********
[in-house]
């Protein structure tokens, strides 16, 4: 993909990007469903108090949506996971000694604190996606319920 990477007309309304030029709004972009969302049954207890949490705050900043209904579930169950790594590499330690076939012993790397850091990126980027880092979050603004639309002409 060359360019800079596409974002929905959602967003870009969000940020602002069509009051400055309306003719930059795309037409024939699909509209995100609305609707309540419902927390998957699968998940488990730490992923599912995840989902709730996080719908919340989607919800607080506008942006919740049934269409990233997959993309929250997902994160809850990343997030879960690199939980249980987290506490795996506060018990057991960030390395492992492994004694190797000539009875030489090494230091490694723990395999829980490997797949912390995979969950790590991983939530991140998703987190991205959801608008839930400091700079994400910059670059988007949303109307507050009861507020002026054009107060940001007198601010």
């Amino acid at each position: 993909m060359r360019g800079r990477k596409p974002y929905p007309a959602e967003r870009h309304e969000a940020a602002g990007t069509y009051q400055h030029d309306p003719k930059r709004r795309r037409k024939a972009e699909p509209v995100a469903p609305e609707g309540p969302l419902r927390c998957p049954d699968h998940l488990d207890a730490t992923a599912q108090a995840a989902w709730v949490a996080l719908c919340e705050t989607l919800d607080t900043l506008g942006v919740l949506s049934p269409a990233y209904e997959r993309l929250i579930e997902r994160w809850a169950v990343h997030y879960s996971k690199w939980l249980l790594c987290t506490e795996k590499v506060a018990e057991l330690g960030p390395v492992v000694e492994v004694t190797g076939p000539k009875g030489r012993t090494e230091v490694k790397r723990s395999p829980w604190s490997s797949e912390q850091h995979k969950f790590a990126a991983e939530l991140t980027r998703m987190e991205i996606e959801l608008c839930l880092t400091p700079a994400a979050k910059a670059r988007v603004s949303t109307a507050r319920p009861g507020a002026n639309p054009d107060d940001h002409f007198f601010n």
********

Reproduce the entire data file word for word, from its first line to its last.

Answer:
[in-house]
């Protein structure tokens, strides 16, 4: 993909990007469903108090949506996971000694604190996606319920 990477007309309304030029709004972009969302049954207890949490705050900043209904579930169950790594590499330690076939012993790397850091990126980027880092979050603004639309002409 060359360019800079596409974002929905959602967003870009969000940020602002069509009051400055309306003719930059795309037409024939699909509209995100609305609707309540419902927390998957699968998940488990730490992923599912995840989902709730996080719908919340989607919800607080506008942006919740049934269409990233997959993309929250997902994160809850990343997030879960690199939980249980987290506490795996506060018990057991960030390395492992492994004694190797000539009875030489090494230091490694723990395999829980490997797949912390995979969950790590991983939530991140998703987190991205959801608008839930400091700079994400910059670059988007949303109307507050009861507020002026054009107060940001007198601010």
């Amino acid at each position: 993909m060359r360019g800079r990477k596409p974002y929905p007309a959602e967003r870009h309304e969000a940020a602002g990007t069509y009051q400055h030029d309306p003719k930059r709004r795309r037409k024939a972009e699909p509209v995100a469903p609305e609707g309540p969302l419902r927390c998957p049954d699968h998940l488990d207890a730490t992923a599912q108090a995840a989902w709730v949490a996080l719908c919340e705050t989607l919800d607080t900043l506008g942006v919740l949506s049934p269409a990233y209904e997959r993309l929250i579930e997902r994160w809850a169950v990343h997030y879960s996971k690199w939980l249980l790594c987290t506490e795996k590499v506060a018990e057991l330690g960030p390395v492992v000694e492994v004694t190797g076939p000539k009875g030489r012993t090494e230091v490694k790397r723990s395999p829980w604190s490997s797949e912390q850091h995979k969950f790590a990126a991983e939530l991140t980027r998703m987190e991205i996606e959801l608008c839930l880092t400091p700079a994400a979050k910059a670059r988007v603004s949303t109307a507050r319920p009861g507020a002026n639309p054009d107060d940001h002409f007198f601010n």